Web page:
Music professor wins prestigious NEH grant
Armstrong, who will work on her project during Spring and Summer 2011, said she will use the grant to redesign her long-taught course, “African-American Music and Community.” Her aim will be to develop a version of the course that gives students direct and tangible access to the relevant historical artifacts – or primary resources – that make up the core of the class.
“The commitment is to take a class you have taught and completely change it – and promise to teach it the new way on a regular basis,” Armstrong said in a recent interview. “The idea is to take a class and ratchet it up, and then have a direct impact on as many people as possible. In our case, the direct impact is on students for years to come.”
Instead of simply having students glean history from textbooks – told through the perspectives of historians – Armstrong wants to give her students hands-on experiences to deepen their knowledge of the material and their appreciation of its significance. Rather than merely seeing what was written or photographed at the time that is being studied, students will, for example, have a diary entry from 1870 or a letter to view for themselves, Armstrong said.
“There will be no historian between the students and the history,” she said. “Students must interpret it for themselves. It’s a fabulous way of teaching critical thinking skills.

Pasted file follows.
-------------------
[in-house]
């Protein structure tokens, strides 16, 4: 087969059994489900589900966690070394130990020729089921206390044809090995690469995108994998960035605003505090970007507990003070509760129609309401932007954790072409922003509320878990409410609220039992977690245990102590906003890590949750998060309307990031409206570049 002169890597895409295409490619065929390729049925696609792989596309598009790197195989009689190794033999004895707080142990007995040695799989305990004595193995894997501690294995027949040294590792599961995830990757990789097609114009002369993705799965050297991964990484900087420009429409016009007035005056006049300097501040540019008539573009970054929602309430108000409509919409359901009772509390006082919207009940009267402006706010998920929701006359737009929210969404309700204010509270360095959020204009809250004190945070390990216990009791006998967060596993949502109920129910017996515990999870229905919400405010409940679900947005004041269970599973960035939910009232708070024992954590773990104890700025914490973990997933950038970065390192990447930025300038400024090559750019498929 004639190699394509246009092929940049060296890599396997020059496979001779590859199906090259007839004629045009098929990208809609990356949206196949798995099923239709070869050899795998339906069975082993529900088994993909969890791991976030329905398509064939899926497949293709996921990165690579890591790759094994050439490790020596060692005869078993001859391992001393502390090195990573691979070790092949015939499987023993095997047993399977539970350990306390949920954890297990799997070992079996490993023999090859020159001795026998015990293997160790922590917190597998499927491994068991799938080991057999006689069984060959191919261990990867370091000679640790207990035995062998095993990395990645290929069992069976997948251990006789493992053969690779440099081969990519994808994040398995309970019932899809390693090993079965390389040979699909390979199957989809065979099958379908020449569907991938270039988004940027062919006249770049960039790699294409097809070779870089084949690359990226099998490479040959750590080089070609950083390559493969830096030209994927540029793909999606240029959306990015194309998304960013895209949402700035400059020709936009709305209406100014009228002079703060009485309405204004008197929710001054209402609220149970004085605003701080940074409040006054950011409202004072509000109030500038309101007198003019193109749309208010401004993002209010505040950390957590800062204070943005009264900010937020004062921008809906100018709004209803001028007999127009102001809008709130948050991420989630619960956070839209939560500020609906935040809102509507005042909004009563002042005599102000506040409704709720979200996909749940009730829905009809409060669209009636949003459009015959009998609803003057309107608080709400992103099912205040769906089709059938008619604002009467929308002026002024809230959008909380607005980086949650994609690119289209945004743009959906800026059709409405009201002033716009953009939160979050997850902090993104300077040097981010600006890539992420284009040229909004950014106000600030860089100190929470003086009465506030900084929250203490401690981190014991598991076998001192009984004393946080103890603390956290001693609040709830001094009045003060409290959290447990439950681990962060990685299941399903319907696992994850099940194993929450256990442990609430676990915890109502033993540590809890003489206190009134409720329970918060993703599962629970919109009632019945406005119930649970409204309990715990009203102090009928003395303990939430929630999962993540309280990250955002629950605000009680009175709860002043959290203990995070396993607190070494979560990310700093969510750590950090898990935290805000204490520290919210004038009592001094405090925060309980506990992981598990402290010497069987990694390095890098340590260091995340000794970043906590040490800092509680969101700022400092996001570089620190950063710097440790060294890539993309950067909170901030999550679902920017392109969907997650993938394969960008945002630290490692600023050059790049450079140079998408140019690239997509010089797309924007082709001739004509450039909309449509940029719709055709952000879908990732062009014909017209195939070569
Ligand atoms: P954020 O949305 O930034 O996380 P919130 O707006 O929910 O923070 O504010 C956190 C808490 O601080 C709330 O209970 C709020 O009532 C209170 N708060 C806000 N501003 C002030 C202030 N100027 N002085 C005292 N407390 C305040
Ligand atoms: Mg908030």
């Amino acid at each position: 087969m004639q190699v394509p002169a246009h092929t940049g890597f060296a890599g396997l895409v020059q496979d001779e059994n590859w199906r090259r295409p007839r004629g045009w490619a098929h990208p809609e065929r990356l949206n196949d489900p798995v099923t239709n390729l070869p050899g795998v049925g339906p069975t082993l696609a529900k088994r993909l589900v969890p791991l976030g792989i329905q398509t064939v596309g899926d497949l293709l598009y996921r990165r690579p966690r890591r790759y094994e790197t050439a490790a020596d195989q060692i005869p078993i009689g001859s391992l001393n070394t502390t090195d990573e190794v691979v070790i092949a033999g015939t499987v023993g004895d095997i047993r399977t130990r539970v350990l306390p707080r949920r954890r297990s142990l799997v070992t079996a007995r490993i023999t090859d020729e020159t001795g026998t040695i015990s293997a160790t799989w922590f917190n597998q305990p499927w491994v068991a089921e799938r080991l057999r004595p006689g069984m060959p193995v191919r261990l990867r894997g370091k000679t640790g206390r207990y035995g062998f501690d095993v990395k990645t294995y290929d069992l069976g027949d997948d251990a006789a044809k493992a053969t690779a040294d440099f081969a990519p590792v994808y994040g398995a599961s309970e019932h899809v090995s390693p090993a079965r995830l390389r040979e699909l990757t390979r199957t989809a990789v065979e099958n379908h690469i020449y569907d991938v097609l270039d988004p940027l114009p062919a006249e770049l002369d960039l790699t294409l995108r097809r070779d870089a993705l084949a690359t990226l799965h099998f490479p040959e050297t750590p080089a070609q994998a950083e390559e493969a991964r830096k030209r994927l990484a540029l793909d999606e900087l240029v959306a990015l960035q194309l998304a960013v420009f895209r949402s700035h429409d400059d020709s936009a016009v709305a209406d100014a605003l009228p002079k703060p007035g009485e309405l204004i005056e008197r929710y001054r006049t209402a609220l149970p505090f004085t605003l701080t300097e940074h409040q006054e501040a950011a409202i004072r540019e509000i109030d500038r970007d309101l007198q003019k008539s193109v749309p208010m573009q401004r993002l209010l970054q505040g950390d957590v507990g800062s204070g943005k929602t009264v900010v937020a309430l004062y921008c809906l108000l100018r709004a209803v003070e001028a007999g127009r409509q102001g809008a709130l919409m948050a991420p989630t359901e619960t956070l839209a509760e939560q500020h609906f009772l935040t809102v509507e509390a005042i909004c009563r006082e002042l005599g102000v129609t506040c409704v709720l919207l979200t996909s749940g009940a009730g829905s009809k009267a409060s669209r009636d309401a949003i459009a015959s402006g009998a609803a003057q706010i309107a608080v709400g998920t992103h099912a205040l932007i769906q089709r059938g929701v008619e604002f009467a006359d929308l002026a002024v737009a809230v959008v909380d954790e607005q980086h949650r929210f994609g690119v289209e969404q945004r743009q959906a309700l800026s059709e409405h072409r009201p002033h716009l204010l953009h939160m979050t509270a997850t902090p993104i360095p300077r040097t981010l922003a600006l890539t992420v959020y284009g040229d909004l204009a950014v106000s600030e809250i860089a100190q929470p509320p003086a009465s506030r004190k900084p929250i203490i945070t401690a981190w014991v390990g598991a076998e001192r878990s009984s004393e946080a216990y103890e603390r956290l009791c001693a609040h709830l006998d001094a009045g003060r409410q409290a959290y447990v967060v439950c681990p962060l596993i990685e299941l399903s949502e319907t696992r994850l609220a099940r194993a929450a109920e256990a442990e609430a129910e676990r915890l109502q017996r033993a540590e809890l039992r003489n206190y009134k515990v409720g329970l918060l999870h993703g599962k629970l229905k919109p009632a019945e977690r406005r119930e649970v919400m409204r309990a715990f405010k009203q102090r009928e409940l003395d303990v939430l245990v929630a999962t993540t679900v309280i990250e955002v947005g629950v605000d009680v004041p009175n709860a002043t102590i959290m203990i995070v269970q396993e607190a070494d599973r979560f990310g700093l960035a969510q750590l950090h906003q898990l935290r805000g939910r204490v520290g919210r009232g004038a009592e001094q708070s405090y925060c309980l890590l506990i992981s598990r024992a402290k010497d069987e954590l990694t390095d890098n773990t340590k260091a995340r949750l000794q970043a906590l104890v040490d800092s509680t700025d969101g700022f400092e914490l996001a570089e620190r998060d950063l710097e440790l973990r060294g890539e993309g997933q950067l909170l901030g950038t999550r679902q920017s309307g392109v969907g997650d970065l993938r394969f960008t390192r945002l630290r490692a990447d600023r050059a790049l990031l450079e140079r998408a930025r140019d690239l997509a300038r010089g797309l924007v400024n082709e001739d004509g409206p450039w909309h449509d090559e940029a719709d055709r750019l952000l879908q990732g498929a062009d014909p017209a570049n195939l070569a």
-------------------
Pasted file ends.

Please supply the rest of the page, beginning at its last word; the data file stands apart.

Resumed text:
“I hope it will engage them more with the music because they will be encouraged, allowed and liberated to draw more of their own conclusions rather than simply relying on another historian,” Armstrong said.
The goal, she said, is to give students more confidence in their abilities to draw their own conclusions with respect to history.
For her project, Armstrong expects to spend a great deal of time at the Center for Black Music Research at Columbia College in Chicago, which has a bevy of relevant material.
“The hardest part will be limiting the material I choose,” she said. “Most of my time will be spent in choosing which particular types of primary resources to use to connect together for students in a way that makes sense to students.”
Created in 1965, the National Endowment for the Humanities is one of the country’s largest financial supporters of humanities programs, according to its Web site. NEH grants typically support projects at cultural institutions – such as museums, libraries, colleges and universities – as well as individual scholars. High-profile projects have included the “Treasures of Tutankhamen,” an exhibit seen by more than 1.5 million people, and The Civil War, the landmark documentary by Ken Burns viewed by 38 million Americans.